Nankana Sahib

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Aamna Munir (DDOR), Shaukat Masih (Assistant Collector)

Aslam Zia (Assistant Collector)

Tallat Aziz (Assistant Collector)

Tariq Mehmood (Assistant Collector) Munir Ahmed(Assistant Collector)

Nankana Sahib (Shahmukhi: ننکانہ صاحب, Gurmukhi: ਨਨਕਾਣਾ ਸਾਹਿਬ), was earlier known as 'Rai-Bhoi-Di-Talwandi' is a city in the Pakistani province of Punjab named after the first Guru of the Sikhs Guru Nanak Dev. Located at 31°26'51N 73°41'50E - about 80 kilometers south west of Lahore and about 75 kilometres East from Faisalabad,[1] with a population of approx. 60,000 [2], it is also the capital of Nankana Sahib District and Tehsil. Because Nankana Sahib is the birthplace of Guru Nanak Dev, the central figure in Sikhism, it is a city of high historic and religious value and is a popular pilgrimage site for Sikhs from all over the world.

Contents

Famous villages in the district

As the villages constitute the main part of the district, there are many famous villages in it. Some of them are as under:Kot Hussain,Khair Pur Bhattian, Chokery Kharlan Rattuana, Kali Bair, Nabi Pur Piran, Waseer Pur, Abian Wala, Syed Wala, Chookhian Wala,etc.

Brief history

About thirty miles south-west of the city of Lahore, the capital of the Punjab district of Pakistan. Called Talwandi in the 15th century, this town was surrounded by a deep Bar (a raised forest tract) in the centre of Punjab (the Land of 5 Rivers). Today the town is surrounded by a broad expanse of agricultural vegetation that wears a cheerful appearance through each season. The jal or arak tree Salvadora persica, (the toothbrush tree) predominates, but there are also found the phulahi (Acacia modesta) and the jand (Prosopis spicigera). The wild deer, though not seen anymore, were seen occasionally to appear startled at the travellers who disturbed the solitude of its domain, and the hare and the partridges used to cower cautiously among the thickets, deprecating molestation.[3]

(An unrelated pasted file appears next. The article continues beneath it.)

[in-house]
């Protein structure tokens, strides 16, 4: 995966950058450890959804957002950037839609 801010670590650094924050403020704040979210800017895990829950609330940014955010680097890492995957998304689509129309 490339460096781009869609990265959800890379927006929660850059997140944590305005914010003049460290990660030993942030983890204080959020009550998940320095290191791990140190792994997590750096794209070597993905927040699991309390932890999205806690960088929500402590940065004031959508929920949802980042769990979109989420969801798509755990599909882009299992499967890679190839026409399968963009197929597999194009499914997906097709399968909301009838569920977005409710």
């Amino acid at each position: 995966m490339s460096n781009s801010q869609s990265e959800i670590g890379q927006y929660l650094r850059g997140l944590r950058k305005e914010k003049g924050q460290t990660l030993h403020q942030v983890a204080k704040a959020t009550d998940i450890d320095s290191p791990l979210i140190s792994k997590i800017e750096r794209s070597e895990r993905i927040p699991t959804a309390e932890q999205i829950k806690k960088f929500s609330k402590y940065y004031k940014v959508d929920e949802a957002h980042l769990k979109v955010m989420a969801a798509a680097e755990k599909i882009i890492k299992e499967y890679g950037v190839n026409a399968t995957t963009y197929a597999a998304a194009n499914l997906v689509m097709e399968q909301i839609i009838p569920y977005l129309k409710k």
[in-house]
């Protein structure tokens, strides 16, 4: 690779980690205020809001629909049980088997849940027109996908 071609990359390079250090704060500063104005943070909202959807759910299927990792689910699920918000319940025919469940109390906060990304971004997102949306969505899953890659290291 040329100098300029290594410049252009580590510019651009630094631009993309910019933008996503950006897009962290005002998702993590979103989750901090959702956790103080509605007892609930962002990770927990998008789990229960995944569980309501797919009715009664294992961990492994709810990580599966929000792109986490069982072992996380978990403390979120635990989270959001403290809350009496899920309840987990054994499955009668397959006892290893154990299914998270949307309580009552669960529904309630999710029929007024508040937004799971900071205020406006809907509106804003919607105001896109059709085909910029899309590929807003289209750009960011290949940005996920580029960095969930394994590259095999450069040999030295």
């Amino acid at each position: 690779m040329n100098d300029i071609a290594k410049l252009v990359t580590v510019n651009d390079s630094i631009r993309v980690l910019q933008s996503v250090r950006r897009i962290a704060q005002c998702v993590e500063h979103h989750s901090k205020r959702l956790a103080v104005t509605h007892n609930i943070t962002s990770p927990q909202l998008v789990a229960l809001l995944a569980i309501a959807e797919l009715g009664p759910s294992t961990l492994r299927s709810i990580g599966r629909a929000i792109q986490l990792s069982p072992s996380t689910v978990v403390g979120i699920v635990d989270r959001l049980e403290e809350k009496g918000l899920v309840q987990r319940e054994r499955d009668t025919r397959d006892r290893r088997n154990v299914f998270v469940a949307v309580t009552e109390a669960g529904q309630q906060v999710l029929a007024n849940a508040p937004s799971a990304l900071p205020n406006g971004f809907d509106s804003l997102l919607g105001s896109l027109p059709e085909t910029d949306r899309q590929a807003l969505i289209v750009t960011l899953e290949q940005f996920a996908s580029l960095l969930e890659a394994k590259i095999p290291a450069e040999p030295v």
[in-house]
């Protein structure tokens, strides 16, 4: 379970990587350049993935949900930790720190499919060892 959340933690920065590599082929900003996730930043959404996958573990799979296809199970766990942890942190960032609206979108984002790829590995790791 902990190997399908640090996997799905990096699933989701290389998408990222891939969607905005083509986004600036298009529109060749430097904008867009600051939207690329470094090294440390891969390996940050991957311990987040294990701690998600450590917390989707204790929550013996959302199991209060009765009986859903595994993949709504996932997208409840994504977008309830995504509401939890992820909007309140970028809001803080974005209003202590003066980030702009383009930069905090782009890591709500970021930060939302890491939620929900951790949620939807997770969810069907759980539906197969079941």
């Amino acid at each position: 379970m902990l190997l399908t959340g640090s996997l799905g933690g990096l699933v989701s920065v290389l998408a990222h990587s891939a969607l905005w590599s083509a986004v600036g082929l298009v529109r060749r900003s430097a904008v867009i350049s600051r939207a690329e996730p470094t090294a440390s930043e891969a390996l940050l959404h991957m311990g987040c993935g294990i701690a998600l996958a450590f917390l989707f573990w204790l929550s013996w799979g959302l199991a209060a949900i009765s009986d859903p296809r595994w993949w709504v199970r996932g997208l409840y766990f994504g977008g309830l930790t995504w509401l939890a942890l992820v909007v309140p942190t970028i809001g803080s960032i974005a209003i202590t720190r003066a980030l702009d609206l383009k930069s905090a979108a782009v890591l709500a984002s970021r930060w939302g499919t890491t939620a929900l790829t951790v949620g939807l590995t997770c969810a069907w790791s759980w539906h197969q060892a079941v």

Talwandi is said to have been originally built by a Hindu king called Raja Vairat. It was sacked and destroyed by fire and crowbar. The Punjab was parcelled out to Muslim warrior chiefs in exchange for peace by the sovereigns of Delhi (Delhi Sultanate). One of these chiefs was Rai Bhoi Bhatti, a Muslim of the Bhatti Rajput tribe. Rai Bhoi along with his son salvaged Talwandi and restored it and built a fort on the summit of the tumulus, in which he lived the secure and happy ruler of his estate with several thousand acres of cultivated land, and a boundless wilderness. Nankana was subsequently known then as Rai-Bhoi-Di-Talwandi (or Rai Bhoi's Talwandi). After Rai Bhoi's death, his heritage descended to his only son Rai Bular Bhatti, who governed the land and town at the birth and during the youth of Nanak.

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